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‘Inaction and delays are not options’ – scientists will paint a dire picture in crucial climate report

Despite warning after warning, greenhouse gas emissions continue to rise, as does global temperature


Heatwaves linked by scientists to climate change have caused devastating wildfires around the world, such as this one in Greece. Photo: Getty

Heatwaves linked by scientists to climate change have caused devastating wildfires around the world, such as this one in Greece. Photo: Getty

Heatwaves linked by scientists to climate change have caused devastating wildfires around the world, such as this one in Greece. Photo: Getty

Holed up in a hotel in a Swiss valley for the last week, a team of scientists have been trying to agree the wording to tell the world what it doesn’t want to hear.

The 14 women and 25 men from 23 countries are climatologists. They are experts in atmospheric physics, geography, meteorology, biology, environmental science and many other disciplines.

They work on their subject from the perspective of how it influences and is affected by climate change.

Pooling their expertise, they are trying to synopsise how human behaviour is, and will be, affected by climate change.

The group is part of the Intergovernmental Panel on Climate Change (IPCC), of which 195 countries are members.

The wider panel has produced six major reports in the last five years, looking at the science of climate change, its impact and “mitigation pathways” – or actions that could slow and stop it.

The small group bunkered down in Interlaken in central Switzerland are the core writing team, which includes Professor Peter Thorne of Maynooth University.

They have the task of drawing together the key findings from the six reports and updating them for a “synthesis report”.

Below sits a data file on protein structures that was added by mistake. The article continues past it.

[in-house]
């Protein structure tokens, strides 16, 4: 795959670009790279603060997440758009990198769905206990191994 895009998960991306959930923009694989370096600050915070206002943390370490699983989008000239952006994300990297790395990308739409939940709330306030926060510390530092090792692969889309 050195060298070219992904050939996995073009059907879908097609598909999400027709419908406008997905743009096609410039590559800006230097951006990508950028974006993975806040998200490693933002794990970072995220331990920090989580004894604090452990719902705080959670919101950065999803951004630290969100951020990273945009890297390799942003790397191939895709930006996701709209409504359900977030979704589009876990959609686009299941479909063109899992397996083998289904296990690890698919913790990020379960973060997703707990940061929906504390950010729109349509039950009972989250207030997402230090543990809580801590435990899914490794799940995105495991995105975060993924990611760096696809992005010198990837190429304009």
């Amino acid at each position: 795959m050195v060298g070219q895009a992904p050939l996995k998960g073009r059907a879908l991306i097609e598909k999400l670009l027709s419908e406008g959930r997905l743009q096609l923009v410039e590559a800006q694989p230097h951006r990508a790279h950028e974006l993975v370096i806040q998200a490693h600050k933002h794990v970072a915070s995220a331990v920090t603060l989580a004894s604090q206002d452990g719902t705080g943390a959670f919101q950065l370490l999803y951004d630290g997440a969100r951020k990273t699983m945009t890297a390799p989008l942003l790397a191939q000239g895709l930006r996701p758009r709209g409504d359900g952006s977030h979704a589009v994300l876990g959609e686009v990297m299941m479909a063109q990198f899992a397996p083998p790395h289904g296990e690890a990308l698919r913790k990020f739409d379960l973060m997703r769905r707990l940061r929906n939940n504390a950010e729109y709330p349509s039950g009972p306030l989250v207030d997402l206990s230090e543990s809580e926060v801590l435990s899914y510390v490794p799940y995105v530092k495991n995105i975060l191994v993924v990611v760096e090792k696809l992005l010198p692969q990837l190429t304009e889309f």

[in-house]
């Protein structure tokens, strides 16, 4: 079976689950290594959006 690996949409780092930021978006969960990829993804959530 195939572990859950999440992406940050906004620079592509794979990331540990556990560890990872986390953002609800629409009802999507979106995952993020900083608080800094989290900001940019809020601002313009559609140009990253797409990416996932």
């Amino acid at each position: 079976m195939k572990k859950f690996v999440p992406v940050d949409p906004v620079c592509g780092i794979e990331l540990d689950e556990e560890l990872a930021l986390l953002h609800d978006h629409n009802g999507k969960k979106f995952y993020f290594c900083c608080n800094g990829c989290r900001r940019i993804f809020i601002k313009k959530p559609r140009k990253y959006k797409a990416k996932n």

Their draft synthesis has already been circulated to all 195 member states for approval. This week, they have been putting the final touches to it and preparing the all-important “summary for policymakers”, which will distil the key points even further.

That means reducing to just a few pages the tens of thousands of research papers that collectively formed the six earlier reports.

It is a cumbersome, complex process, and given that we’ve already had the six reports with findings approved by world leaders, it is reasonable to ask why a synthesis, and all the palaver that will accompany its publication on Monday, is necessary at all. So here are some answers.

It’s necessary because world leaders, while accepting the reports, have not acted on them, except in a minimal way.

It’s necessary because of the fade factor. The first of the six reports was published in 2018, a lifetime ago in political spheres. The last two were published in February and April last year, when war in Ukraine and the accompanying global energy and cost-of-living crises dominated agendas, depriving climate action of attention.

It’s necessary because, since 2018, greenhouse gas emissions have increased, global temperature has risen and climate change has intensified.

We have had some of the warmest years on record, with extreme weather events ranging from heat domes to bomb cyclones, extraordinary deluges, devastating wildfires, and brutal drought that has rendered large parts of East Africa no longer habitable.

It’s necessary because all this has happened at 1.2C of warming above pre-industrial levels. We’re on track to hit 1.5 degrees at some time in the next decade.

At 1.5 degrees, the chance of reining in runaway climate change drops dramatically. Additionally, the temperature rise “locked in” to our warm- ing seas will continue to wreak havoc long after anyone alive today is gone, and the possibility of an escalation through sudden glacier break-up increases.

At the opening of the gathering in Interlaken, IPCC chair Hoesung Lee delivered some fighting talk.

“Once approved, the synthesis report will become a fundamental policy document for shaping climate action in the remainder of this pivotal decade,” he said.

“Make no mistake – inaction and delays are not listed as options.”

At home, Sadhbh O’Neill, co-ordinator of the Stop Climate Chaos Coalition, echoed those views.

“We cannot afford to let the 1.5-degree temperature threshold slip out of our grasp,” she said.

“Climate change is already catastrophic, and those fractions of degrees literally mean millions of lives in some of the poorest countries of the world.”

In Interlaken, the core writing team were up all night Thursday into Friday as the deadline for agreeing the right words to convey those messages approached.

More lengthy sessions loomed yesterday and today.

What they have to say on Monday, if heeded, should cause many more sleepless nights.

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